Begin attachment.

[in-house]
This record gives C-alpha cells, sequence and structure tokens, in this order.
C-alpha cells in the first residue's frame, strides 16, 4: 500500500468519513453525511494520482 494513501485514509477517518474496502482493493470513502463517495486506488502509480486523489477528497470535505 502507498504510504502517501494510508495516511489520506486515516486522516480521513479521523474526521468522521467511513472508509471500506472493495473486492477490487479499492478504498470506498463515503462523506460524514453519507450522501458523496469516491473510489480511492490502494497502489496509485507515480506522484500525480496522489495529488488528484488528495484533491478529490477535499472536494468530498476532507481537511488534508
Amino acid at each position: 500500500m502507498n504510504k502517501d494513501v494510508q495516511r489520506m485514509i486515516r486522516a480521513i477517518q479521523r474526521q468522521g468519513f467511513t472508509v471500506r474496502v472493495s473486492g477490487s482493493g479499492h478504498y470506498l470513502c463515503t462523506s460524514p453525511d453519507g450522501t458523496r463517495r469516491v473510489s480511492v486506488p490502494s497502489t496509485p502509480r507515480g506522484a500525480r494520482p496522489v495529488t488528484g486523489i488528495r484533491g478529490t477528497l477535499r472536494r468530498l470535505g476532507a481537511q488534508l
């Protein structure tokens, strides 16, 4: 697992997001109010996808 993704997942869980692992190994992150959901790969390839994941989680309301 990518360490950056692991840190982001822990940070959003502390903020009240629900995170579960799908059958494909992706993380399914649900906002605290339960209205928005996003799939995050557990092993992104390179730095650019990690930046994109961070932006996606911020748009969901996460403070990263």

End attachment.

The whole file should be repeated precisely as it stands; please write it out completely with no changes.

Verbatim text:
[in-house]
This record gives C-alpha cells, sequence and structure tokens, in this order.
C-alpha cells in the first residue's frame, strides 16, 4: 500500500468519513453525511494520482 494513501485514509477517518474496502482493493470513502463517495486506488502509480486523489477528497470535505 502507498504510504502517501494510508495516511489520506486515516486522516480521513479521523474526521468522521467511513472508509471500506472493495473486492477490487479499492478504498470506498463515503462523506460524514453519507450522501458523496469516491473510489480511492490502494497502489496509485507515480506522484500525480496522489495529488488528484488528495484533491478529490477535499472536494468530498476532507481537511488534508
Amino acid at each position: 500500500m502507498n504510504k502517501d494513501v494510508q495516511r489520506m485514509i486515516r486522516a480521513i477517518q479521523r474526521q468522521g468519513f467511513t472508509v471500506r474496502v472493495s473486492g477490487s482493493g479499492h478504498y470506498l470513502c463515503t462523506s460524514p453525511d453519507g450522501t458523496r463517495r469516491v473510489s480511492v486506488p490502494s497502489t496509485p502509480r507515480g506522484a500525480r494520482p496522489v495529488t488528484g486523489i488528495r484533491g478529490t477528497l477535499r472536494r468530498l470535505g476532507a481537511q488534508l
């Protein structure tokens, strides 16, 4: 697992997001109010996808 993704997942869980692992190994992150959901790969390839994941989680309301 990518360490950056692991840190982001822990940070959003502390903020009240629900995170579960799908059958494909992706993380399914649900906002605290339960209205928005996003799939995050557990092993992104390179730095650019990690930046994109961070932006996606911020748009969901996460403070990263």